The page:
Colonising Egypt

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Author: Timothy Mitchell

Publisher: Univ of California Press

ISBN: 9780520075689

Category: History

Page: 218

View: 1332

Extending deconstructive theory to historical and political analysis, Timothy Mitchell examines the peculiarity of Western conceptions of order and truth through a re-reading of Europe's colonial encounter with nineteenth-century Egypt.

Colonising Egypt

With a new preface

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Author: Timothy Mitchell

Publisher: Univ of California Press

ISBN: 0520911660

Category: History

Page: 240

View: 4447

Extending deconstructive theory to historical and political analysis, Timothy Mitchell examines the peculiarity of Western conceptions of order and truth through a re-reading of Europe's colonial encounter with nineteenth-century Egypt.

Colonising Egypt

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Author: Timothy Mitchell

Publisher: CUP Archive

ISBN: 9780521334488

Category: History

Page: 218

View: 3867

Extending deconstructive theory to historical and political analysis, Timothy Mitchell examines the peculiarity of Western conceptions of order and truth through a re-reading of Europe's colonial encounter with nineteenth-century Egypt.

Rule of Experts

Egypt, Techno-Politics, Modernity

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Author: Timothy Mitchell

Publisher: Univ of California Press

ISBN: 0520928253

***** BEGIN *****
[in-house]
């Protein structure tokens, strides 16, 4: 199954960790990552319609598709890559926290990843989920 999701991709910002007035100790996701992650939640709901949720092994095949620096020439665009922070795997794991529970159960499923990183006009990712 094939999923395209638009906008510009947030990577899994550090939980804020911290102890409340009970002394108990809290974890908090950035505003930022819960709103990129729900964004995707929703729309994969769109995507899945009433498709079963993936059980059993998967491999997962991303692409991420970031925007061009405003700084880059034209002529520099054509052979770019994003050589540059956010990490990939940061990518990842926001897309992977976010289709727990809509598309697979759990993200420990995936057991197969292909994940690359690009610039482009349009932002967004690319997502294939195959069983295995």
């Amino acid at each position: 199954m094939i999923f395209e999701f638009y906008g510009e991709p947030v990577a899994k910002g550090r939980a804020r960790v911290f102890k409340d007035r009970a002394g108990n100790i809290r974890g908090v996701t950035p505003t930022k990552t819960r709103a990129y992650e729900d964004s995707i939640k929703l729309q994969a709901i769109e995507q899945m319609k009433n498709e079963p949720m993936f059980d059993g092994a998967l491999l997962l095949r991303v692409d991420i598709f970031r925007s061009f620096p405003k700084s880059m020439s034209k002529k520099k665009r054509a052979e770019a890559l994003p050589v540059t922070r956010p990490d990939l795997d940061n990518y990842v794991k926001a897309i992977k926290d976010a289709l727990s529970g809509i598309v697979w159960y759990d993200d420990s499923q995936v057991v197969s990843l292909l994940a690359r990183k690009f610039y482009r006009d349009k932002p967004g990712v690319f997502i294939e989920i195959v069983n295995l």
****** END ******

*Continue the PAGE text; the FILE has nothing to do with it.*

Category: History

Page: 429

View: 3147

Can one explain the power of global capitalism without attributing to capital a logic and coherence it does not have? Can one account for the powers of techno-science in terms that do not merely reproduce its own understanding of the world? Rule of Experts examines these questions through a series of interrelated essays focused on Egypt in the twentieth century. These explore the way malaria, sugar cane, war, and nationalism interacted to produce the techno-politics of the modern Egyptian state; the forms of debt, discipline, and violence that founded the institution of private property; the methods of measurement, circulation, and exchange that produced the novel idea of a national "economy," yet made its accurate representation impossible; the stereotypes and plagiarisms that created the scholarly image of the Egyptian peasant; and the interaction of social logics, horticultural imperatives, powers of desire, and political forces that turned programs of economic reform in unanticipated directions. Mitchell is a widely known political theorist and one of the most innovative writers on the Middle East. He provides a rich examination of the forms of reason, power, and expertise that characterize contemporary politics. Together, these intellectually provocative essays will challenge a broad spectrum of readers to think harder, more critically, and more politically about history, power, and theory.

A Different Shade of Colonialism

Egypt, Great Britain, and the Mastery of the Sudan

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Author: Eve Troutt Powell

Publisher: Univ of California Press